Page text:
Ann Withun on May 01, 2012
May 20 - 26 is National Dog Bite Prevention Week in the USA, and the International Dog Bite Prevention Challenge is on all across the world. The goal of the Challenge is to educate 50,000 children during the month of May about safety around dogs.
As behavior consultants, it’s no surprise to us to hear the statistics, read the tragic articles, and see our own cases where things have already gone wrong between a child and a dog. We also know all too well the consequences. Dog bites can leave children frightened of dogs for life, or worse. The dog may lose his home, his family, or his life. When we get a case like this, we wish we could go back in time, to be able to set things in place before a bite happens.
Well, your time machine has arrived.
The great news is that dog bites are preventable through education. The other great news is that as a behavior consultant, you can use your expertise and role in the community to be part of this rewarding work. I encourage you to offer just one small educational event this May, to reach just a few children in your community. It doesn’t have to be huge to be hugely impactful – sometimes it seems our “thinking big” can paralyze us into inaction, when even the smallest, easiest efforts can reap such large rewards.
Find Your Audience
In this age of schools, libraries, and community organizations struggling to find funding for educational programs, I assure you that it’s not hard to find someone willing to host your bite prevention program! Many of these groups will help with advertising the event, coordinating the venue, all the way to greeting participants when they arrive. Try the librarian at your local library, your local girl or boy scout troop, the nurse or a teacher at your local elementary school, daycare centers, youth sports teams, etc. If you don’t have children yourself, ask a friend or neighbor with children if their kids are part of any groups that might like to organize this program.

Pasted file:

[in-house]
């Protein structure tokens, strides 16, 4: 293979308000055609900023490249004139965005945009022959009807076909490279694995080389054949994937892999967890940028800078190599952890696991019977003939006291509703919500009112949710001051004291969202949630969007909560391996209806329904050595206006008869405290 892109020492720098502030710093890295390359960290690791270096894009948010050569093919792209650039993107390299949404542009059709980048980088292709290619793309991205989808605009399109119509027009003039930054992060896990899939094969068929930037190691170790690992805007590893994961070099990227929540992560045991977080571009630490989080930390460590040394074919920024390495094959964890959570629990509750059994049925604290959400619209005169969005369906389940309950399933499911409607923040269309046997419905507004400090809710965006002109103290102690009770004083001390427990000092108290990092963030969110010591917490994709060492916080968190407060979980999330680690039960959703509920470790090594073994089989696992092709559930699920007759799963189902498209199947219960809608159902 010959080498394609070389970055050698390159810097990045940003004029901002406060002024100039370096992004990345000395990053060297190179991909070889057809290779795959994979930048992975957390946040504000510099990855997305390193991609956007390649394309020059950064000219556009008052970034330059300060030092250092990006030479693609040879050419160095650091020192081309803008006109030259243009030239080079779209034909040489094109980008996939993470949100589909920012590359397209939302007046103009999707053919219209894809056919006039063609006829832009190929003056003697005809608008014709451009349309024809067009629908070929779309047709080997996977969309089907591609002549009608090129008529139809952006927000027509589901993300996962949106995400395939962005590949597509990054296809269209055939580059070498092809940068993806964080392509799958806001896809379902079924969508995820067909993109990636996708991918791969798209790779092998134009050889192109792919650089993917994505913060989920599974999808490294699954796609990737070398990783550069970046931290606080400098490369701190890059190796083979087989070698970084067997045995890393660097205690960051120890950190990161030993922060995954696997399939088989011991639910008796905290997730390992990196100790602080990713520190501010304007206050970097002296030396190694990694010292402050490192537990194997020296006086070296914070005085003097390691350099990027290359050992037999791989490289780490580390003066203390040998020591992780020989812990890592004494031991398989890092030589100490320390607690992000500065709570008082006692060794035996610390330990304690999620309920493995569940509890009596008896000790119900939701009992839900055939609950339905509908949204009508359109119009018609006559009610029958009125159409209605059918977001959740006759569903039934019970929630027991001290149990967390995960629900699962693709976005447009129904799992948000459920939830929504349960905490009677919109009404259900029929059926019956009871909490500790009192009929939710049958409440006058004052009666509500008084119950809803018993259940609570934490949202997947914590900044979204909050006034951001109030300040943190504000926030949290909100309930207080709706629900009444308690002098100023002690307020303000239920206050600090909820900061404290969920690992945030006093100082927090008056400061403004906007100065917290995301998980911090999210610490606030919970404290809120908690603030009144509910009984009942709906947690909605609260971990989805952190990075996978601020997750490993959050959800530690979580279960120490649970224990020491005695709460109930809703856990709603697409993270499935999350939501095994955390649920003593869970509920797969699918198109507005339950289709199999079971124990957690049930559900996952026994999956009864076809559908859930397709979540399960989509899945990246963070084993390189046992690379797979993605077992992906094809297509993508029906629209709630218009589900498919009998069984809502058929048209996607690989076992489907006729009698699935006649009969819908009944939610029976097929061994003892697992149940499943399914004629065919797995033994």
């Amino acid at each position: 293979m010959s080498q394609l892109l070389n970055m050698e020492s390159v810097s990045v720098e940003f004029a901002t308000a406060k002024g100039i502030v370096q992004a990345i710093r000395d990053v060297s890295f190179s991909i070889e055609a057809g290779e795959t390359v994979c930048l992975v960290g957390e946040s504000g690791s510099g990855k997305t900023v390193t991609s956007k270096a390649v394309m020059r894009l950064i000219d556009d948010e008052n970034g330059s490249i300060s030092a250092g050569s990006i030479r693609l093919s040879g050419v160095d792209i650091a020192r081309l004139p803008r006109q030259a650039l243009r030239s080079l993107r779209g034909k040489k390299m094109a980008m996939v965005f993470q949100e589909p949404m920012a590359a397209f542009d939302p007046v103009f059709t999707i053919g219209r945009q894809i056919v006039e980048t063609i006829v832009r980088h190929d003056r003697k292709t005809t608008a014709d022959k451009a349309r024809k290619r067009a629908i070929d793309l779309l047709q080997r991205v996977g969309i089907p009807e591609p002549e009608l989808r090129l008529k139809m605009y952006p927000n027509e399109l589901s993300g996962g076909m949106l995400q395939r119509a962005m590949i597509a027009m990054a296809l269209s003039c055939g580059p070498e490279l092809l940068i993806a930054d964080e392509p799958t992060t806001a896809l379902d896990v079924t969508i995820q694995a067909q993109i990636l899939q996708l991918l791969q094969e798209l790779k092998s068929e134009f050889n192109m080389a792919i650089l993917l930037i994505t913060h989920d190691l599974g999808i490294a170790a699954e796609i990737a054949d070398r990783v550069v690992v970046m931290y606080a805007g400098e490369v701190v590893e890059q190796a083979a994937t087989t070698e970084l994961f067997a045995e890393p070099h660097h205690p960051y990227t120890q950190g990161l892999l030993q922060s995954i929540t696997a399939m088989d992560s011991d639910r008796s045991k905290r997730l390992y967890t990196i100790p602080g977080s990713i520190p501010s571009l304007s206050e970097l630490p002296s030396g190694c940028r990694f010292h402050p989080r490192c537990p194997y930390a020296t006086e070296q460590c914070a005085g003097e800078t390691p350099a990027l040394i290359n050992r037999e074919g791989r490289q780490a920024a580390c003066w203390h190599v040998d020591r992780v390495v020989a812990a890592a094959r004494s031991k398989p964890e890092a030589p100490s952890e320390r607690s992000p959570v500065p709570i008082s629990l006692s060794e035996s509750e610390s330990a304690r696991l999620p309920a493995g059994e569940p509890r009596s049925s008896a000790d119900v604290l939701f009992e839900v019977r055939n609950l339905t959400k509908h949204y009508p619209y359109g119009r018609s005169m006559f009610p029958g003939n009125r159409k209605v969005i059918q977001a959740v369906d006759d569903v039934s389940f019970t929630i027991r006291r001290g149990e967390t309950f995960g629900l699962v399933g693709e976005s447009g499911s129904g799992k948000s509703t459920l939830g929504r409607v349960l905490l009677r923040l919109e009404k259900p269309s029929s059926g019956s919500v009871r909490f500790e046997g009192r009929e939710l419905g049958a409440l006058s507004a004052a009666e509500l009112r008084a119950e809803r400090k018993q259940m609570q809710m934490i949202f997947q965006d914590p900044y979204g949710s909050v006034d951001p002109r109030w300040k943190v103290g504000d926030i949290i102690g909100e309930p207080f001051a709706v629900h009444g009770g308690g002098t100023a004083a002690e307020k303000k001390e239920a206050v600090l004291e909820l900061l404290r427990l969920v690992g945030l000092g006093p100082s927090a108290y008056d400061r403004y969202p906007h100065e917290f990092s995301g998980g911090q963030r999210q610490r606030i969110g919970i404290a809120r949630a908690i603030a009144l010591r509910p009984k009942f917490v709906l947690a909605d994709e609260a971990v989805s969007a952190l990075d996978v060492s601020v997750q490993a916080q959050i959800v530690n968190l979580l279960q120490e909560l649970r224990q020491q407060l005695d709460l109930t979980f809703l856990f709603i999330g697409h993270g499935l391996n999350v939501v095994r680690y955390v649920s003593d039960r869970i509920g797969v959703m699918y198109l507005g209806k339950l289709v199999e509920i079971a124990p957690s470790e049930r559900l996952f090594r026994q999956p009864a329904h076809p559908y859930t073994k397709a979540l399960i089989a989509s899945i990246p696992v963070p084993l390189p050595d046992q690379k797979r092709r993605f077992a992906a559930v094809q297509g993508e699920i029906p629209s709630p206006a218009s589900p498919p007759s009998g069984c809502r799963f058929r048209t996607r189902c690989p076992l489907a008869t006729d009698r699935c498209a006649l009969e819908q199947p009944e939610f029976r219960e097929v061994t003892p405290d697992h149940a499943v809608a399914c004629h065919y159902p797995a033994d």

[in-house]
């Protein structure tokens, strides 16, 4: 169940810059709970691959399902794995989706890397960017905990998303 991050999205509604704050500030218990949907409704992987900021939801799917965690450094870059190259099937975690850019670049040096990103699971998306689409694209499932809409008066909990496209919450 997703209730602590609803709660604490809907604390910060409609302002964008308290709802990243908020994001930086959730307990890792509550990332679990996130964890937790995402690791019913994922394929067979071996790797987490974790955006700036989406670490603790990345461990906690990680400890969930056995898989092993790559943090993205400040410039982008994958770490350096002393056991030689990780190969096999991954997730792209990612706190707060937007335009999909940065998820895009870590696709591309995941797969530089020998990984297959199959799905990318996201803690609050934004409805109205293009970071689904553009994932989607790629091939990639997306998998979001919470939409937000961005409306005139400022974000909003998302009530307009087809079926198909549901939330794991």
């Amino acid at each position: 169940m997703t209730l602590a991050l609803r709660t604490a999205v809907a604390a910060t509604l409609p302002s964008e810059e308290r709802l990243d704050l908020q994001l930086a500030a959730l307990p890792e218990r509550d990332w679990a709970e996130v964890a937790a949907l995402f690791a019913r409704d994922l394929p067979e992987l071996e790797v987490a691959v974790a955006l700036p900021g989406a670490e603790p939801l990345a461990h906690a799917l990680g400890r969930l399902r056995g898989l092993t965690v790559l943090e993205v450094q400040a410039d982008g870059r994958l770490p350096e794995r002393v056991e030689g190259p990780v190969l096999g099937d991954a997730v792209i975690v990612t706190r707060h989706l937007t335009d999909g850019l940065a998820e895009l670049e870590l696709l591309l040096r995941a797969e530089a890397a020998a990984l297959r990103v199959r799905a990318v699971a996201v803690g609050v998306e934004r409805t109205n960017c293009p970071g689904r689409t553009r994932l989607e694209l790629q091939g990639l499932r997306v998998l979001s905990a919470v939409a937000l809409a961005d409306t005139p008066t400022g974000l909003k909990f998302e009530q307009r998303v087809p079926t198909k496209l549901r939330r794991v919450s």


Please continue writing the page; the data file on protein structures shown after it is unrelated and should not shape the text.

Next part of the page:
Prepare Your Presentation… or use one that’s already done for you!
Doggone Safe produces an awesome Teacher’s Kit for their Be a Tree program. In no time, I was able to familiarize myself with the presentation to a level that I felt confident presenting it to a group. Even to a group of elementary school kids, and I *don’t* have mad kid-skills or kids of my own… The kit comes with a DVD that shows an example of the presentation being given. It has large poster-boards with great visuals on the front, and your script on the back. Simply pick them up in order, cover the points on back, and voila! – professional presentation. Check it out at www.doggonesafe.com – where the kits are on sale for the Challenge.
Or… simply distribute great educational materials.
In addition to Doggone Safe’s great stuff, Dr. Sophia Yin also has super Bite Prevention materials on her website, both free printable materials and low cost materials available for purchase. Visually appealing cartoons and captions show adults and children alike how to greet a dog, and how to recognize canine warning signals.
Even more great news: volunteering in your community is great for your business too! This might be an excellent time to form a mutually beneficial partnership with another local business that caters to children. Parents who attend or who read a take-home handout will know just who to call when they need your services. Attendees will certainly refer others to that wonderful dog professional they met at the Be a Tree presentation that had the great advice and caring attitude. They will learn how to see warning signs that might indicate they need your professional assistance. Potential clients get to see your expertise in action, which is the best commercial one could ask for.
I find it amazing how quickly children pick up on canine body language that adults miss so often, or that adults are more reluctant to learn about. These children who learn early to observe dog behavior, and to empathize with dogs, will carry this insight with them forever, growing into adults who have better relationships with the animals they interact with. Don’t underestimate the impact you might have. We all remember lessons from childhood that changed the way we look at things. You have the ability to impact a child in that same way, and to help people and dogs before a bite happens.